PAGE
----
A letter to our unborn baby

By Matthias Krug

As you remain floating peacefully inside your mother’s soft sea of gentleness, caressed by her caring voice and my writer’s hand, we sit here in the red sofa and think of you.

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On the television screen in front of us the country where you will be born shortly, the place where your parents met, is constantly on the news for the wrong reasons:

Economic and banking crisis!

Spiraling unemployment and unsustainable debt!

Danger of foreign intervention!

Bleak outlook for the future generations!

But all that fear-mongering means nothing to you.

At a time like this, there can be nothing more beautiful than simply expecting you. Everywhere on the streets of Madrid, we see babies. Is it because we are awaiting your arrival that we notice them, or is this a veritable baby-boom generation? Against existential woes, are these embattled people placing their hopes on natural continuity? Against economic disaster, the miracle of humanity?

It seems like no time ago that you surprised us with your little wondrous presence, and now you’re almost here. Every day you grow, stretching your mother’s tummy a little more. The miracle of human life, the parental exercise in patience of giving your time to raise another human being, puts a fine perspective on the inherent greed at the heart of super-capitalism’s latest extended crisis.

But what are economic systems to you? Maybe by the time you are our age, humanity will have proceeded to create a fairer, more progressive and environmentally friendly system of living.

Each day you give us more little and big kicks to show you’re there and almost ready to emerge into the world. When you kick, your mother’s beautiful face lights up with sudden delight.

You give us the kicks.

What will you be?

‘Boy or girl? Boy or girl?’

That was what one of my students always asked me those days when we still didn’t know. In a country where English speakers were once a rarity, a surge in bilingual learning is now taking place. Parents place their hopes on English as a vehicle towards a better future. Many students tell me that they will look for jobs outside of Spain, for a lack of perspectives at home.

‘Boy or girl? Boy or girl?’

I said ‘we don’t yet know’.

She said: ‘you must have a bad doctor if it takes that long to find out’. At the time of your birth, massive cuts of up to 10 billion Euros are being implemented by the conservative government in public health and education.

An estimated 500,000 immigrants without their paperwork in order are being turned away from hospitals altogether. Who knows how they will survive without at times life-saving treatment. Or how those mothers will give to birth. Their very existence is threatened.

Our happiness is caused by your existence. By your little heartbeat. By your movements on a monitor. By thinking of names for you. By stroking your mother’s stomach. When you are born it will be a wonder to hold you and welcome you into the world.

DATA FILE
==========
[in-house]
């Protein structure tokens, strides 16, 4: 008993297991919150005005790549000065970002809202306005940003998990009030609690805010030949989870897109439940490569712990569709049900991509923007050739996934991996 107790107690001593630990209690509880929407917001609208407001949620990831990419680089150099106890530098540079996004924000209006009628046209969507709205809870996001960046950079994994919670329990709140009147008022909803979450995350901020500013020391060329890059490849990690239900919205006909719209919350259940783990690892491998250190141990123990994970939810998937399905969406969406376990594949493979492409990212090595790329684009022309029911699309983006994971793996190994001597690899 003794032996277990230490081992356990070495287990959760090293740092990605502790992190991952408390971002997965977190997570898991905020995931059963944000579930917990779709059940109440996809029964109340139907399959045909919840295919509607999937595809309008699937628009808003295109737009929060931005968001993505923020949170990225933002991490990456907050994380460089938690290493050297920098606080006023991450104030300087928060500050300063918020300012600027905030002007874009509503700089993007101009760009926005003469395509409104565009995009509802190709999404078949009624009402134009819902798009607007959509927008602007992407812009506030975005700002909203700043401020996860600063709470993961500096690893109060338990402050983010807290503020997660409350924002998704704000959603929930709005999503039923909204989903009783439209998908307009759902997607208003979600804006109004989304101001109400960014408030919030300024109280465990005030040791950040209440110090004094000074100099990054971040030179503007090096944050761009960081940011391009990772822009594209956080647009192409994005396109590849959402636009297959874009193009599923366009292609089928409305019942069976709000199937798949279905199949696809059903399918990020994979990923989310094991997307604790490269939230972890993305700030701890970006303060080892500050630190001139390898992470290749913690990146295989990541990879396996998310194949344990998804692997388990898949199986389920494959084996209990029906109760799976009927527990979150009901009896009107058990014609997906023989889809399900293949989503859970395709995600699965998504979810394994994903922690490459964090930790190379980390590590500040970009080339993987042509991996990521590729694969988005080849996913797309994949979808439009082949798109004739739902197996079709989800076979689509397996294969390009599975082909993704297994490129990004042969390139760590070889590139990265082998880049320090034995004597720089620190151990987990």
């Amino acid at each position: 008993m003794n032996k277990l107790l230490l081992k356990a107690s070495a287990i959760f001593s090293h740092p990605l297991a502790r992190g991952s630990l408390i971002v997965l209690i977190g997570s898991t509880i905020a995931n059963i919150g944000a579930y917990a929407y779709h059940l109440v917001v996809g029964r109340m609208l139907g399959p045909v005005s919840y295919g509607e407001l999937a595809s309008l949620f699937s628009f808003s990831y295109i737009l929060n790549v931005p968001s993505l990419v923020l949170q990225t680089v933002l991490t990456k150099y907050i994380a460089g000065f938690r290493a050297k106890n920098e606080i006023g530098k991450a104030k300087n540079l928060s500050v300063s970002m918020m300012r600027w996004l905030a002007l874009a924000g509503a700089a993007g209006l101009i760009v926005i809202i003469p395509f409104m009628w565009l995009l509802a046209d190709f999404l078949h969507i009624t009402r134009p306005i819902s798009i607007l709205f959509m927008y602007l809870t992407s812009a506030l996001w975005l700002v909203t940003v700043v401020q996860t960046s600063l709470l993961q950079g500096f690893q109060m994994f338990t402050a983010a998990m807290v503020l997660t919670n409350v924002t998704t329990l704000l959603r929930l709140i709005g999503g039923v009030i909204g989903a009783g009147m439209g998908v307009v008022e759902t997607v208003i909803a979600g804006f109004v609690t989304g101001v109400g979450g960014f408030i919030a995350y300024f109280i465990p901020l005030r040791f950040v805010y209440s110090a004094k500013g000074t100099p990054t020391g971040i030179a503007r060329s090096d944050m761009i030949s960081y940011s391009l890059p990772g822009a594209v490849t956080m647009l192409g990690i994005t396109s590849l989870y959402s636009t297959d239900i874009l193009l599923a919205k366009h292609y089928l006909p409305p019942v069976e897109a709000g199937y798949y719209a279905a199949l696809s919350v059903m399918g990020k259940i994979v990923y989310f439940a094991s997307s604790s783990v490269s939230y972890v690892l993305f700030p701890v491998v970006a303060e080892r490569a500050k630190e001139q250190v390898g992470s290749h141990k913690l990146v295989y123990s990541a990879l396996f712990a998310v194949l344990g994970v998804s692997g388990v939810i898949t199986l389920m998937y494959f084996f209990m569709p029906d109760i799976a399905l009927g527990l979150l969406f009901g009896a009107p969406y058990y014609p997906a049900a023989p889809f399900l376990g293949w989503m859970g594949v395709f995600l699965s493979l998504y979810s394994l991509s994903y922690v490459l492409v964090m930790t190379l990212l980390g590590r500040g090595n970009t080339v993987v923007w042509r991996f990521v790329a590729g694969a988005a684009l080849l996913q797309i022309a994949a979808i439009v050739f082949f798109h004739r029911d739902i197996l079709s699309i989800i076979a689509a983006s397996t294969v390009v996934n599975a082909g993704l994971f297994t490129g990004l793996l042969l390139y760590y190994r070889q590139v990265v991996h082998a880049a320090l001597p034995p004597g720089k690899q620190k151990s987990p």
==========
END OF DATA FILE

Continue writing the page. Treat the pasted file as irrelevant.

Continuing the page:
For us you will be a new world.

It’s a girl!

The world into which you are born will give you equal opportunities. At least in theory. Girl or boy, you will have the chance to be anything you want. You can be the Prime Minister of Spain – as another student told me the other day she wanted to become because there has never been a woman in that position – or a football player.

A few years ago I interviewed the players of a pioneering football team in Qatar, the first ever women’s team from their country. They were very much aware of the difference they were making for their countrywomen by the simple motion of playing a pass towards humanity, scoring a goal for gender equality.

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Although I write that as a girl you will have equal opportunities, that is unfortunately not the case everywhere in the world. A young journalist from Afghanistan whom I talked to some years ago while she sought refuge in another country was the epitome of bravery. Niloufer Habibi smiled despite being threatened and stabbed down in her country for the mere fact of going to work as a woman.

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Another unique and inspirational and wonderful woman is your mother, who will temporarily interrupt her studies to have you. When she returns to university, fees will have risen by up to 50 % in Spain.

Over in England, where your father went to university, the fees have just been tripled. Universal education is fast becoming a utopia in our hyper-paced, profit-based societies.

We will talk to you in three languages; Spanish, German and English. An ode to a multi-cultural identity and mentality which we want you to embrace. This world into which you will enter is a wondrous place.

As Shakespeare said, all the world is a stage. We are merely the briefest of players, have our wondrous entrance, as you shortly will, and eventually our exits. Humanity has always progressed admirably, and so you too will laugh happily at times or sadly smile at others when you read this letter, many years later, about our current human follies, to which you contributed nothing but happiness.

Matthias Krug, Ph.D, is a Madrid-based writer, journalist and educator. His novel ‘Selfishness’ is available on Amazon.com.

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